Moving beyond discussions of potential linkages between violence and video games, Crime, Punishment, and Video Games examines a broad range of issues related to the representation of crime and deviance within video games and the video game subculture. The context of justice is discussed with respect to traditional criminal justice agencies, but also expanded throughout to include issues related to social justice. The text also presents the potential cultural, social, and economic impact of video games. Considering the significant number of video game players, from casual to competitive players, these issues have become even more salient in recent years. Regardless of whether someone considers themselves a gamer, video games are undoubtedly relevant to modern society, and this text discusses how the shift in gaming has impacted our perceptions of deviance, crime, and justice. The authors explore past, present and future manifestations of these connections, considering how the game industry, policy makers, and researchers can work toward a better understanding of how and why video games are an important area of study for criminologists and sociologists, and how games will present new promises and challenges in the years to come.
Kristine Levan is associate professor of criminology in the Department of Culture, Society, and Justice at the University of Idaho.
Steven Downing is associate professor of social science and humanities at the University of Ontario Institute of Technology in Oshawa, Ontario, Canada.
Chapter 1: Video Games and Violence
Chapter 2: Crime Typologies in Video Games
Chapter 3: Deviant Role-Playing
Chapter 4: Law Enforcement and Video Games
Chapter 5: Punishment, Prisons, and Jails in Video Games
Chapter 6: Portrayals of Race, Ethnicity, and Crime
Chapter 7: Video Games and Gender, Sexual Orientation, and Gender Identity
Chapter 8: E-Sports, Gambling, Match-fixing, and Performance Enhancement
Chapter 9: Critical Criminology and Serious Gaming
Levan and Downing provide a nuanced examination of the research on video games and their relationship to crime and criminal justice. Drawing on critical and cultural criminology, the authors problematize the connection between gaming and crime, avoiding the usual moralization, politicization, and stigmatization that lead to unnecessary labeling, moral panics, and overregulation. Intersectionality is prominent in their analysis, highlighting the representation of race, ethnicity, and gender in games, including the overrepresentation of people of color as offenders and the overt sexualization of women. Challenging conventional views and stereotypes, the authors debunk assertions about the causal relationship between games and violence and examine the collaborative and creative benefits of role-playing games. Nonetheless, the authors argue, the sensational depiction of violent crime, the simplistic portrayal of the police as either heroic or corrupt, and the presentation of the prison as a correctional spectacle shape gamers’ misperception of crime, law enforcement, and punishment and contribute to public fears and moral panics. Well written and referenced, this book is an important contribution to criminology and cultural studies collections. Recommended. Undergraduates through faculty.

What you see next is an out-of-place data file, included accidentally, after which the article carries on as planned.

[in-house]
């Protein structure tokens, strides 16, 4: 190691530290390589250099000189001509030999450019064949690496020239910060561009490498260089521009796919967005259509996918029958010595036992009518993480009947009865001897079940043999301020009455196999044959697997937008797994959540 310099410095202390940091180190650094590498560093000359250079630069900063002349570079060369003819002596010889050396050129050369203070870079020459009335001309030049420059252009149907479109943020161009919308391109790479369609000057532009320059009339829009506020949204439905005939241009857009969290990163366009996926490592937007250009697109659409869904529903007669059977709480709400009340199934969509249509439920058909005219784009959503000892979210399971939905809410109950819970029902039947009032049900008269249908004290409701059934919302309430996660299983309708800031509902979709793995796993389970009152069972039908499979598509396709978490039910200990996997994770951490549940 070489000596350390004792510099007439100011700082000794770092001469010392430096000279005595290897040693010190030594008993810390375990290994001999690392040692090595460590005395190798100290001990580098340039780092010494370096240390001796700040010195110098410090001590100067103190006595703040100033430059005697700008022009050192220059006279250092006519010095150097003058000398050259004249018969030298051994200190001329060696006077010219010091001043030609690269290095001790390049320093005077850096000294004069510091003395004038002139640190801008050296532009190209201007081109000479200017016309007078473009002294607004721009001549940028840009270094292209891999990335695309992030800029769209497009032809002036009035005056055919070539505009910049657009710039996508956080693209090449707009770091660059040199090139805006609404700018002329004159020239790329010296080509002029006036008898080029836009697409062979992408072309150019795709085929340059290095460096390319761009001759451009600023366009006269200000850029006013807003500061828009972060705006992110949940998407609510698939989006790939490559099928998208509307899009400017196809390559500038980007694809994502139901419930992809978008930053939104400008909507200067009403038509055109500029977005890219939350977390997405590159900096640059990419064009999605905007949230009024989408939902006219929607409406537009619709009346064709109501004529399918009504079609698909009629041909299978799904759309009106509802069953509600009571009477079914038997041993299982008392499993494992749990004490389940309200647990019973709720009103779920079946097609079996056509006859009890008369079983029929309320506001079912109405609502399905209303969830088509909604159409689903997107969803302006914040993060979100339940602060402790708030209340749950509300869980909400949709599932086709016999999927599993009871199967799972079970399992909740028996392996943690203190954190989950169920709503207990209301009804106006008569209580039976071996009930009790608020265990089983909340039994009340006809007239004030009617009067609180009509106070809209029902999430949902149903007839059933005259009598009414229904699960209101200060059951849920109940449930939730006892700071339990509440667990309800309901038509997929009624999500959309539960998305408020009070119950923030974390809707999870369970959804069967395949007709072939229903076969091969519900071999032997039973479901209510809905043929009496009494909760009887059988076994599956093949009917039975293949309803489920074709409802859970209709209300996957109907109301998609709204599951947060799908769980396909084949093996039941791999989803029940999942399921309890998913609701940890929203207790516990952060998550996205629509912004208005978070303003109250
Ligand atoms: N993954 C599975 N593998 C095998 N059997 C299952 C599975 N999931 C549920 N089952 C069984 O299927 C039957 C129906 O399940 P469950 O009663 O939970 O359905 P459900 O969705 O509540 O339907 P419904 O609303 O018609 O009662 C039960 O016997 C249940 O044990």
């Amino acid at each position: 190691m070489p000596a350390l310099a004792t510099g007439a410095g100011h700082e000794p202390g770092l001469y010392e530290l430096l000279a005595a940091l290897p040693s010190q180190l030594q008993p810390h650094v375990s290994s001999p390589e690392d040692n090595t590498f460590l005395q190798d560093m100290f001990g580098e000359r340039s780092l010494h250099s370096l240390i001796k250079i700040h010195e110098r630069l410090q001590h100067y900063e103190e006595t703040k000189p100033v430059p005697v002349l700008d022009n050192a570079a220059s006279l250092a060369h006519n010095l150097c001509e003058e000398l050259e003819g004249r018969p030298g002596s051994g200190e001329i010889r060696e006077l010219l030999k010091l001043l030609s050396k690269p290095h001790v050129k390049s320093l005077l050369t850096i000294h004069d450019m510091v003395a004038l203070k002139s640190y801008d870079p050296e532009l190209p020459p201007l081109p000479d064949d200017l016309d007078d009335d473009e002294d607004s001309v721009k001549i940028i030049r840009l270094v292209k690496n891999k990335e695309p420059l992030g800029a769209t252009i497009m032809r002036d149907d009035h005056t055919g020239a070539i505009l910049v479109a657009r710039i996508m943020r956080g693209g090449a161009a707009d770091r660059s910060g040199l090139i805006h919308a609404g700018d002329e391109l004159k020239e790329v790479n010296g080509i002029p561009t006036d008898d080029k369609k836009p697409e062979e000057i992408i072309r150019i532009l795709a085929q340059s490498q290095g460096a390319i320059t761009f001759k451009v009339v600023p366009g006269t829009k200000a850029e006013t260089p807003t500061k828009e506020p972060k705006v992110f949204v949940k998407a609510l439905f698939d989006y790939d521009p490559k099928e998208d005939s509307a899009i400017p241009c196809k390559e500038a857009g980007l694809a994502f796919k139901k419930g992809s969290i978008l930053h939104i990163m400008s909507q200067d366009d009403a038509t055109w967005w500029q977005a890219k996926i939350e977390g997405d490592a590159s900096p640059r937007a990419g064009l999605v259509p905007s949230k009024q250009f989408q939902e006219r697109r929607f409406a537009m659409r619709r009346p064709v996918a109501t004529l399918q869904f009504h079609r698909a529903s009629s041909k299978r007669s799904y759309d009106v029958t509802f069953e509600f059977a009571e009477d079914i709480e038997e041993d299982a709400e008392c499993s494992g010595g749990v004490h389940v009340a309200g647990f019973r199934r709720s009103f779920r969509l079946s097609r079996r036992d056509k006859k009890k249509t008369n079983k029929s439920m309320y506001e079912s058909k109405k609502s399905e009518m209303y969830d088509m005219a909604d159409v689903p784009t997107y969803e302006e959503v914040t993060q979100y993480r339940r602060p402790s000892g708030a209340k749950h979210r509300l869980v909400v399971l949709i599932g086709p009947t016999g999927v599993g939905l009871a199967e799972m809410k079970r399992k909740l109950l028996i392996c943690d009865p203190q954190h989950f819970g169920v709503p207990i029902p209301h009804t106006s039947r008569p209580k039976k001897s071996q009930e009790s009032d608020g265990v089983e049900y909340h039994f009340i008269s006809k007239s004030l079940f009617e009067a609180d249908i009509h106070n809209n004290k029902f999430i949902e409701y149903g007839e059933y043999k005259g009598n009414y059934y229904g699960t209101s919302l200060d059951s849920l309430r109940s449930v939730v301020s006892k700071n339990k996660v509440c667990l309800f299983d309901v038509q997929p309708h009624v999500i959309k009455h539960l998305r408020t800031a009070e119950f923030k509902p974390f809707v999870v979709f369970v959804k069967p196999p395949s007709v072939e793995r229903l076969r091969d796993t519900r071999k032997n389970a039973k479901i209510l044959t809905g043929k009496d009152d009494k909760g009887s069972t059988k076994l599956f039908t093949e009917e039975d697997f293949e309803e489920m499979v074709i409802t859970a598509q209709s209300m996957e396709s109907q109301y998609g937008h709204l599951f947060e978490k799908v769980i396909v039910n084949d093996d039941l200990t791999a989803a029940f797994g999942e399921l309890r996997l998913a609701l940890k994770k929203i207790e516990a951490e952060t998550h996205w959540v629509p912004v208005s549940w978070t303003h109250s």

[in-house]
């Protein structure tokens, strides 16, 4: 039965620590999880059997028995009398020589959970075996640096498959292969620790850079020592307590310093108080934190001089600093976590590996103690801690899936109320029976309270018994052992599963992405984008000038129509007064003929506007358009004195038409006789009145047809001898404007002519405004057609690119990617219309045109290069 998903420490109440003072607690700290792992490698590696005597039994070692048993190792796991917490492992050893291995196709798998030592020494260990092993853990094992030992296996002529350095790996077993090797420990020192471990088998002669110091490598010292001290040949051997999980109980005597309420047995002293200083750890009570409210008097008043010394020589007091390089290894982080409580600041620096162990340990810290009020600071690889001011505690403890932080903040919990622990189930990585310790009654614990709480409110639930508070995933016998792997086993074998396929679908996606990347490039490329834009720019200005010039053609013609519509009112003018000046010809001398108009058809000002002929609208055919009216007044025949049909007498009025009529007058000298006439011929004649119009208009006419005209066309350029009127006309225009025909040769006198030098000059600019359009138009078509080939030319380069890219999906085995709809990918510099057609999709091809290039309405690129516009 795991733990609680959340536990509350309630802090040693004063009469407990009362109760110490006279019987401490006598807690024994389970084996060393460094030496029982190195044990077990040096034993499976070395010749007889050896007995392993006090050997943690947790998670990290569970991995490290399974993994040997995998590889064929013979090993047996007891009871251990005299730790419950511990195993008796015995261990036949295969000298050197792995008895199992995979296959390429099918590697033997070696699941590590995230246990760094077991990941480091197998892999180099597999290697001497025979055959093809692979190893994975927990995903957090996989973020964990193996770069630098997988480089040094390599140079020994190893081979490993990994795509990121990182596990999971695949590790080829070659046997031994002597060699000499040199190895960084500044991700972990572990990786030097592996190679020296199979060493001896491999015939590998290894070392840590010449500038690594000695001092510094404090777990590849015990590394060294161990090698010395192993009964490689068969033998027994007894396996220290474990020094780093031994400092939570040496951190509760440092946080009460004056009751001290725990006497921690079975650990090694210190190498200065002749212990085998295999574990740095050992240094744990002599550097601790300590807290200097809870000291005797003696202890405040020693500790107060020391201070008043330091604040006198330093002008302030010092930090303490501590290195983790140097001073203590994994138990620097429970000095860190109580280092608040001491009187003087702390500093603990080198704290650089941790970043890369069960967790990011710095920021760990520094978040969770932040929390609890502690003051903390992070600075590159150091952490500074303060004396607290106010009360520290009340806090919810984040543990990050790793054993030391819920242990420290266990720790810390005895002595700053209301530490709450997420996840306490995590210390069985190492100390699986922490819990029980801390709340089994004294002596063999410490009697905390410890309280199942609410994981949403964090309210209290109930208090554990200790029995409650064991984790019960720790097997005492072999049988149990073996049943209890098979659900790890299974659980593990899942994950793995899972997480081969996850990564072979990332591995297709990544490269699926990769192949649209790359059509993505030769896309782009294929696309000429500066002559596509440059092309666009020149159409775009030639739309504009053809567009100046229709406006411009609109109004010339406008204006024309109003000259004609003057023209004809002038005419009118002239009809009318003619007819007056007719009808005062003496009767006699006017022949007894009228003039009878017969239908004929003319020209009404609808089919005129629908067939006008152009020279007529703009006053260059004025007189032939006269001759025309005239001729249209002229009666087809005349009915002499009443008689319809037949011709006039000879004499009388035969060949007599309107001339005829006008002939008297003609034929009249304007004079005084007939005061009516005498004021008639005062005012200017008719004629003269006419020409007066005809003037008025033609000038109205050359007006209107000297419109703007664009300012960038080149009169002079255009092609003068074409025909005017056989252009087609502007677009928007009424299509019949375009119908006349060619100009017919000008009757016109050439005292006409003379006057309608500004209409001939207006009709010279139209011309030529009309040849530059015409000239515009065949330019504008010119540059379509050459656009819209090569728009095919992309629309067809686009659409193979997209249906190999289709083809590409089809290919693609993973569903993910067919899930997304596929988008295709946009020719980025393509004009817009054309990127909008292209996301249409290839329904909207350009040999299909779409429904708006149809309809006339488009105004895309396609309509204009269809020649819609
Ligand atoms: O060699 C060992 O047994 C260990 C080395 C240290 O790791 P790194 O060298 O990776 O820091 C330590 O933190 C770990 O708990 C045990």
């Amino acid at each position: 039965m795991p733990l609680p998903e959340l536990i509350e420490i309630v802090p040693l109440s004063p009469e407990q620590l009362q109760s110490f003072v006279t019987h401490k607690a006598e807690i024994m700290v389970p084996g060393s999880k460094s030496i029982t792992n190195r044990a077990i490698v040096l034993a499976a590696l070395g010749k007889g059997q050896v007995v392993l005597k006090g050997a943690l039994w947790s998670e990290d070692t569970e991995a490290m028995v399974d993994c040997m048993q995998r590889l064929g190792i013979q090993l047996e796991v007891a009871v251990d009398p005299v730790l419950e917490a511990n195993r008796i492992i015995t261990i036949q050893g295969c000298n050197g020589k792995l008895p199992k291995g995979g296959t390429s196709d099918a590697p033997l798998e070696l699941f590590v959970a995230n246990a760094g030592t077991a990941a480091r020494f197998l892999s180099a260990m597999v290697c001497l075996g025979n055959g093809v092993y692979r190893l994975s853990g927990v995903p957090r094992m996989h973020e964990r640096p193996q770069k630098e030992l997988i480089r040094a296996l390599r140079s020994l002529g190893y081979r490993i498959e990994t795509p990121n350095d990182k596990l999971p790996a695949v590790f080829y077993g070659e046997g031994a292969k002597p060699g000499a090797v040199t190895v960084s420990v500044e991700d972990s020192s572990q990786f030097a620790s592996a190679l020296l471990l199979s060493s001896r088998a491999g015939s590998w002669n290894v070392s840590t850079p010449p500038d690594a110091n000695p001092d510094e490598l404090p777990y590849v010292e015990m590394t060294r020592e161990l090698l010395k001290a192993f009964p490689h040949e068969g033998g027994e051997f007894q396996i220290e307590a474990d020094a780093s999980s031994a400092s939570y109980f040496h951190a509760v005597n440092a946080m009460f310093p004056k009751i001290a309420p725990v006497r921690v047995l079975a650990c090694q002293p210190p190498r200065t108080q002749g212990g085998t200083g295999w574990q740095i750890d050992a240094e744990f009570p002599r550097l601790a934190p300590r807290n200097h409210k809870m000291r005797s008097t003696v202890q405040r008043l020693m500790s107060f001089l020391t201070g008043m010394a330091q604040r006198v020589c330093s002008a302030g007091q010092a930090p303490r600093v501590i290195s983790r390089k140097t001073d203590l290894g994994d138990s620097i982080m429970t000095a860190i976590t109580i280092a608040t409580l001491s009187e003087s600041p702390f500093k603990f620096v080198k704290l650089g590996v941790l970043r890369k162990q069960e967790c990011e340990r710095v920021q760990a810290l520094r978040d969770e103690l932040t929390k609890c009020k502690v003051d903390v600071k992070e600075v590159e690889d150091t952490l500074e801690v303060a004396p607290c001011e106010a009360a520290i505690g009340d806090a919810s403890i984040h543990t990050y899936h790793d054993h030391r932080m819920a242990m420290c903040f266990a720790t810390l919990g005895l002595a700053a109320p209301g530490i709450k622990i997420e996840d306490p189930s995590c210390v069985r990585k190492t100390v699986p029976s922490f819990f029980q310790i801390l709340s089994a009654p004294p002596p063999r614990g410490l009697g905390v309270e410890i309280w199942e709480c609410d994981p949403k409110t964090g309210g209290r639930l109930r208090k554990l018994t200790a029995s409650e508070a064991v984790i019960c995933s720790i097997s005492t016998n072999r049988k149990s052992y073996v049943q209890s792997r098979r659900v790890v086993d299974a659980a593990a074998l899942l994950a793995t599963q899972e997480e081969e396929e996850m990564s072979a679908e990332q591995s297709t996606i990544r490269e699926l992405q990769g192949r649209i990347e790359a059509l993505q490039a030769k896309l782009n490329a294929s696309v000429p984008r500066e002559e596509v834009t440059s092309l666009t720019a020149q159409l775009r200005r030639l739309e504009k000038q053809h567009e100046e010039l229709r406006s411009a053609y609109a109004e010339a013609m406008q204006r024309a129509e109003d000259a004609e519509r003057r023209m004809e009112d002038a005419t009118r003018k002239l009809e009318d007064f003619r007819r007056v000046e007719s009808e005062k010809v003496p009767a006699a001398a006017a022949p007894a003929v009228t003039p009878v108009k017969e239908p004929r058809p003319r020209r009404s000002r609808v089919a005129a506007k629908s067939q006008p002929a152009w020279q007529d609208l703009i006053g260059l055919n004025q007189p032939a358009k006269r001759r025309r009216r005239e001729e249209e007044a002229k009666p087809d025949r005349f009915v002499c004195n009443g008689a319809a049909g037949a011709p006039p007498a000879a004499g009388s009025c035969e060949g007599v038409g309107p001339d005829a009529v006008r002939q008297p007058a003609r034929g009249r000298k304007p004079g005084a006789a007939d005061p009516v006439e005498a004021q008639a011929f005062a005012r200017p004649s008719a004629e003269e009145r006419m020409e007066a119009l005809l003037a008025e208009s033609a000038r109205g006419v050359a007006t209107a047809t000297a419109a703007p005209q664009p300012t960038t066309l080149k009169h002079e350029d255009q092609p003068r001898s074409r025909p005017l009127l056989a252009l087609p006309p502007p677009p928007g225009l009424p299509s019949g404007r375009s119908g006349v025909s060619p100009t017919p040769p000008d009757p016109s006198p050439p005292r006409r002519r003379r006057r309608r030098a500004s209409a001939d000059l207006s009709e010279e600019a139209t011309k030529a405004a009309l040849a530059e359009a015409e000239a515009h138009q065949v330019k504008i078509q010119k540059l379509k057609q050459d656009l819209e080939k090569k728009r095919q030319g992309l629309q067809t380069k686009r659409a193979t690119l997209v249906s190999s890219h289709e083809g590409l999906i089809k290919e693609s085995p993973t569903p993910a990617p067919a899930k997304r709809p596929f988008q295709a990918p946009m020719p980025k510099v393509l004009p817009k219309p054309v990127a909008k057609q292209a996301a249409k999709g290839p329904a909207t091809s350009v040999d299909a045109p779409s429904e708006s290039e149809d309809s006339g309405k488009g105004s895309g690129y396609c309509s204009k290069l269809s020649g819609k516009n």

Crime, Punishment, and Video Games is a must-read for those interested in media, crime, and justice. Levan and Downing offer a critical look at crime and justice in the gaming industry that extends the conversation beyond the traditional video game-violence debate. It is a pivotal piece that is destined to push criminological research into gaming to the next level.
Crime, Punishment, and Video Games fills a long-standing gap in the criminological literature. As a comprehensive resource on the intersection between video games and modern conceptions of crime and justice, Levan and Downing clearly, and eloquently, debunk commonly held misconceptions about the causal relationship between crime and game play. Simultaneously, they offer a balanced and nuanced treatment of how video games depict and inform cultural understandings of police, courts, and corrections. Given the ubiquity of video game play and the centrality of gaming to modern culture, such a book is a welcome addition to the literature on media and crime. A must read for scholars and students alike.
From their earliest days, video games have engaged criminologically relevant topics like crime, deviance, violence, victimization, and the criminal legal system. Games have also been politically controversial—accused of corrupting the youth, driving violence, and engaging in hurtful or hateful representations of historically marginalized groups. Yet, criminology has been slow to take gaming seriously. In Crime, Punishment, and Video Games, Levan and Downing provide a relevant, accessible, and incisive examination of video games spanning the criminological gamut. This book is a Rosetta Stone for the curious criminologist and a must read for noobs and pros alike.